We often forget about the importance of being earnest. For a young actress in Hollywood, it’s certainly a rare quality. There’s outspoken and brassy, à la Jennifer Lawrence—and we love her for it—but preaching your principles and holding on to them are entirely different. Shailene Woodley is indeed a rarity: a 22-year-old whose passion isn’t infused with sass. It’s full of hippie love, for her friends, her films, nature, George Clooney…. She’s definitely not the one who yells across a room, and it’s the content of what she says, not the volume, that makes her unique. She is Hollywood’s rebel, as we say on the cover, but not adeliberate one.
We’re sitting in the back room of Akasha, a café in Culver City, California, having breakfast. Shailene, glowingly makeup-free and Cali-casual in a nondescript gray sweater and beanie, has just come from seeing Divergent for the first time. A dystopian tale of a world where people are sorted into factions according to their personality traits, the film is based on the best-selling young-adult novel by Veronica Roth. It’s the first in a trio of books being hailed as “the next Hunger Games,” a moniker that has caused many other recent movies—Beautiful Creatures, The Mortal Instruments: City of Bones, Ender’s Game—to falter under the great weight of expectations. But this one is shaping up to be epic. In it, Shailene stars—alongside Kate Winslet, Zoë Kravitz, Miles Teller, Ansel Elgort, and Theo James—as Beatrice “Tris” Prior, a strong-willed, opinionated heroine who, like the actress herself, doesn’t fit into any predefined category.
Even though she saw only a rough cut of the movie, Shailene seems impressed. “It was pretty wild,” she says, absentmindedly tugging at her collar to reveal the fading image of three ravens—Tris’s tattoo inDivergent—on her clavicle, courtesy of recent reshoots. “Doing an action movie is completely different from one based in reality. It’s much harder to act with a green screen than with another human being. There are so many special effects in this film, so it was really amazing to see how they turned out.”
Despite Divergent being the most difficult thing she has ever done, the actress has no regrets—although, she says, she initially turned down the part. “I said no, and everybody was shocked,” she reveals. Then she went to Katniss for advice: “I asked Jennifer Lawrence, ‘Are you happy with your choice to take onThe Hunger Games?’ And she said she wouldn’t change it for the world. She told me, ‘There are some things—don’t make a sex tape, don’t do drugs, don’t do things in public—that you wouldn’t want other people judging you for. But this is the best decision you’ll ever make.'” From then on, Shailene hit the ground running, literally; the training was brutal, and the cast often worked 16-hour days in 20-degree weather.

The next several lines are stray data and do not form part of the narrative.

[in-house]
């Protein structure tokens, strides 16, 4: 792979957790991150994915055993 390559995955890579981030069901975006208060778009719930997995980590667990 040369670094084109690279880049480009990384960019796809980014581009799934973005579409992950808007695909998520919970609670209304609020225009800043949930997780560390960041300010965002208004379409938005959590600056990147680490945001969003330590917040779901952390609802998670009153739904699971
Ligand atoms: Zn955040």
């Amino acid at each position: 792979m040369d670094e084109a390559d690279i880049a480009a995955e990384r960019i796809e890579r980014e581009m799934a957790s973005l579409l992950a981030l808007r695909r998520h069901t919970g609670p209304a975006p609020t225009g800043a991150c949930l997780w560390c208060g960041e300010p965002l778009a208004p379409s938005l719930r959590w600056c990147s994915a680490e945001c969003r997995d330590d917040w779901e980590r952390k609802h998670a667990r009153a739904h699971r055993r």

Divergent, directed by Neil Burger, is a huge departure for Shailene, who grew up in Simi Valley, California, as the daughter of a guidance counselor and a school principal and has been acting since she was 5 years old. After landing countless commercials, she was cast as the lead in ABC Family’s The Secret Life of the American Teenager, a big success during its five seasons on the air. But she is perhaps best known—so far, at least—for her Film Independent Spirit Award– winning role as the sulky teen daughter of George Clooney’s character in the 2011 indie favorite The Descendants, directed by Alexander Payne.
“After The Descendants, everybody was like, ‘You’ve got to ride the wave!’ And I was like, ‘You ride the wave and it eventually crashes on the shore. That doesn’t work out! I’m going to just sit here and paddleboard,'” she says, laughing. “I didn’t do a movie for two years because I didn’t read anything that was inspiring to me.” Apparently it was worth the wait. In the course of a year, Shailene will have starred in four new films (it would have been five, but her part as Mary Jane in The Amazing Spider-Man 2 was scrapped due to a reworked plot). The coming-of-ager The Spectacular Now was released last year; 2014 brings indie drama White Bird in a Blizzard to Sundance, this month’s Divergent, and June’s The Fault in Our Stars, the much-anticipated big-screen adaptation of John Green’s heart-wrenching YA novel. A similar theme runs through all these movies: love. In fact, each of her project choices since The Descendants has been about relationships. “That’s crazy! I never thought about that,” Shailene admits. “I haven’t had time to think about a relationship! I literally have not had a boyfriend in almost five years. I’ve never even hooked up with anybody I’ve worked on a movie with.” But what about after a movie wrapped? She laughs. “Well, that might have happened on something….”
Source from: http://www.teenvogue.com/entertainment/cover-stars/2014-03/shailene-woodley/?slide=1